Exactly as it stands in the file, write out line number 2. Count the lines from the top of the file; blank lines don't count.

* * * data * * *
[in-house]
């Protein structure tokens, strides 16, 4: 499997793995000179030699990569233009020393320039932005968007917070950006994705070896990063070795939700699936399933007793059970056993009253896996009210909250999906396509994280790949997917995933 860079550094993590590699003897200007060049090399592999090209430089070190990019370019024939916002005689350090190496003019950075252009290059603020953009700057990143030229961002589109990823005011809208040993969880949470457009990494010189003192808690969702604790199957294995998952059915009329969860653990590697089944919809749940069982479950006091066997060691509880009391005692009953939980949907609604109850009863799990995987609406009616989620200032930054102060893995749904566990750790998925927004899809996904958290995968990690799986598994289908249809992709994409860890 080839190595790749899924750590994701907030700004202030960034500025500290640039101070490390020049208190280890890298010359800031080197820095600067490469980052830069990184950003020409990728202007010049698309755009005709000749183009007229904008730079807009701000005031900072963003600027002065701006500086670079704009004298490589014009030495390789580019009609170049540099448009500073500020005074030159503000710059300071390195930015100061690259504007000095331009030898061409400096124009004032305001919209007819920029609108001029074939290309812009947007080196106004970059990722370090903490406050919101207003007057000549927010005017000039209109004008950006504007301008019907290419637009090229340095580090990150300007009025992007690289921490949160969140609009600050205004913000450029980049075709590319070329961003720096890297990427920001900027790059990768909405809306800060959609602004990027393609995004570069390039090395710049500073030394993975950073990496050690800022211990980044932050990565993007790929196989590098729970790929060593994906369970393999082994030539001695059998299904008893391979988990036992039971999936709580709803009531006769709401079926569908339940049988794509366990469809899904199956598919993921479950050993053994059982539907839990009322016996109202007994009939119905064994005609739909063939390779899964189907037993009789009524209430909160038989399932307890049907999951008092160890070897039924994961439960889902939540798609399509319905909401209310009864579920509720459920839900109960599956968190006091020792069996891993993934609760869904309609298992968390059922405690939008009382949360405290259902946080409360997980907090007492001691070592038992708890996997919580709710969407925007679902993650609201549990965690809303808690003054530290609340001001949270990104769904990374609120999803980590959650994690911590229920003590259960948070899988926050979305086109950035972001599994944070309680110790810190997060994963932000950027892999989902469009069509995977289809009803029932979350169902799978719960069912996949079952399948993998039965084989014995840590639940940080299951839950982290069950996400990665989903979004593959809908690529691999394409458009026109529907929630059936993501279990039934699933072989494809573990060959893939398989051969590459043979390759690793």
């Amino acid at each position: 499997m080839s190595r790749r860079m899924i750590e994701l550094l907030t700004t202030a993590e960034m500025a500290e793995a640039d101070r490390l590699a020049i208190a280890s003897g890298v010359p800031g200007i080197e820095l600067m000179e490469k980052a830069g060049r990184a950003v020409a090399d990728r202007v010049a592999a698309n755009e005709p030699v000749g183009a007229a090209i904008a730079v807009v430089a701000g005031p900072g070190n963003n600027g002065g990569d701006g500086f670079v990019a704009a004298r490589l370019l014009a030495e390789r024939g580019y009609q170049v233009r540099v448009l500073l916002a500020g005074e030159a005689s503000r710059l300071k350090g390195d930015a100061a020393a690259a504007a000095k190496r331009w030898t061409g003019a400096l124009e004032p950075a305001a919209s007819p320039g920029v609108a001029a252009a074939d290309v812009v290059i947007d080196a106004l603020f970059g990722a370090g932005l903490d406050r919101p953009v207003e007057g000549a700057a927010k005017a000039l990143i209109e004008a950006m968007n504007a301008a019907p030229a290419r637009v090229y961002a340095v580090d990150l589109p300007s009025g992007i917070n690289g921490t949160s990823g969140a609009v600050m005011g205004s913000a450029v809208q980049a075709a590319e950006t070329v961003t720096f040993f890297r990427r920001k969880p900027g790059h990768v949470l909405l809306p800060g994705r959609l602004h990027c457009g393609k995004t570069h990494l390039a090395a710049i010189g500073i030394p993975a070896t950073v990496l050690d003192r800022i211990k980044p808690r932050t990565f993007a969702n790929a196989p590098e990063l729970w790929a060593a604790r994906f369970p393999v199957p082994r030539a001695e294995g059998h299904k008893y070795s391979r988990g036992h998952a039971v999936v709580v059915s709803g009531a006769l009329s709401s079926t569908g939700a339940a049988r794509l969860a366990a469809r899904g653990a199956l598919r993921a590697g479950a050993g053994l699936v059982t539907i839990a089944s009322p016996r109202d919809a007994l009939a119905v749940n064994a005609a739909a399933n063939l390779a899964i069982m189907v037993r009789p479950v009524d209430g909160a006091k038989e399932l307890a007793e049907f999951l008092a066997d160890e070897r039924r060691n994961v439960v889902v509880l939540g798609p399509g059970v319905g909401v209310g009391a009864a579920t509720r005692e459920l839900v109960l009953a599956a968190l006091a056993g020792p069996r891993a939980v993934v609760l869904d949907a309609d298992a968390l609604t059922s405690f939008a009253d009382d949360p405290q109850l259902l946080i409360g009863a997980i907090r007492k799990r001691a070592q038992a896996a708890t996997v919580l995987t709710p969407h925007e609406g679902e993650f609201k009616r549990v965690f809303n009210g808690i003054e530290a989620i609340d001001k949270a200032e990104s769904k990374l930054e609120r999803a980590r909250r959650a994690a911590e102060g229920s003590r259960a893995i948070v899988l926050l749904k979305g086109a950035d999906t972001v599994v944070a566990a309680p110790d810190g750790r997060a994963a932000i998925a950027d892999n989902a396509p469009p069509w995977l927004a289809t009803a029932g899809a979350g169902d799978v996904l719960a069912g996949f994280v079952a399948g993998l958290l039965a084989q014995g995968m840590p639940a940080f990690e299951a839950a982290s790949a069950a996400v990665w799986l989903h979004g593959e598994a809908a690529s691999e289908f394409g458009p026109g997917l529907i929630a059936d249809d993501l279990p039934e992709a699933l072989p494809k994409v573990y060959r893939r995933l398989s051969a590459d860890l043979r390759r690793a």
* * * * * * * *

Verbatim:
């Protein structure tokens, strides 16, 4: 499997793995000179030699990569233009020393320039932005968007917070950006994705070896990063070795939700699936399933007793059970056993009253896996009210909250999906396509994280790949997917995933 860079550094993590590699003897200007060049090399592999090209430089070190990019370019024939916002005689350090190496003019950075252009290059603020953009700057990143030229961002589109990823005011809208040993969880949470457009990494010189003192808690969702604790199957294995998952059915009329969860653990590697089944919809749940069982479950006091066997060691509880009391005692009953939980949907609604109850009863799990995987609406009616989620200032930054102060893995749904566990750790998925927004899809996904958290995968990690799986598994289908249809992709994409860890 080839190595790749899924750590994701907030700004202030960034500025500290640039101070490390020049208190280890890298010359800031080197820095600067490469980052830069990184950003020409990728202007010049698309755009005709000749183009007229904008730079807009701000005031900072963003600027002065701006500086670079704009004298490589014009030495390789580019009609170049540099448009500073500020005074030159503000710059300071390195930015100061690259504007000095331009030898061409400096124009004032305001919209007819920029609108001029074939290309812009947007080196106004970059990722370090903490406050919101207003007057000549927010005017000039209109004008950006504007301008019907290419637009090229340095580090990150300007009025992007690289921490949160969140609009600050205004913000450029980049075709590319070329961003720096890297990427920001900027790059990768909405809306800060959609602004990027393609995004570069390039090395710049500073030394993975950073990496050690800022211990980044932050990565993007790929196989590098729970790929060593994906369970393999082994030539001695059998299904008893391979988990036992039971999936709580709803009531006769709401079926569908339940049988794509366990469809899904199956598919993921479950050993053994059982539907839990009322016996109202007994009939119905064994005609739909063939390779899964189907037993009789009524209430909160038989399932307890049907999951008092160890070897039924994961439960889902939540798609399509319905909401209310009864579920509720459920839900109960599956968190006091020792069996891993993934609760869904309609298992968390059922405690939008009382949360405290259902946080409360997980907090007492001691070592038992708890996997919580709710969407925007679902993650609201549990965690809303808690003054530290609340001001949270990104769904990374609120999803980590959650994690911590229920003590259960948070899988926050979305086109950035972001599994944070309680110790810190997060994963932000950027892999989902469009069509995977289809009803029932979350169902799978719960069912996949079952399948993998039965084989014995840590639940940080299951839950982290069950996400990665989903979004593959809908690529691999394409458009026109529907929630059936993501279990039934699933072989494809573990060959893939398989051969590459043979390759690793």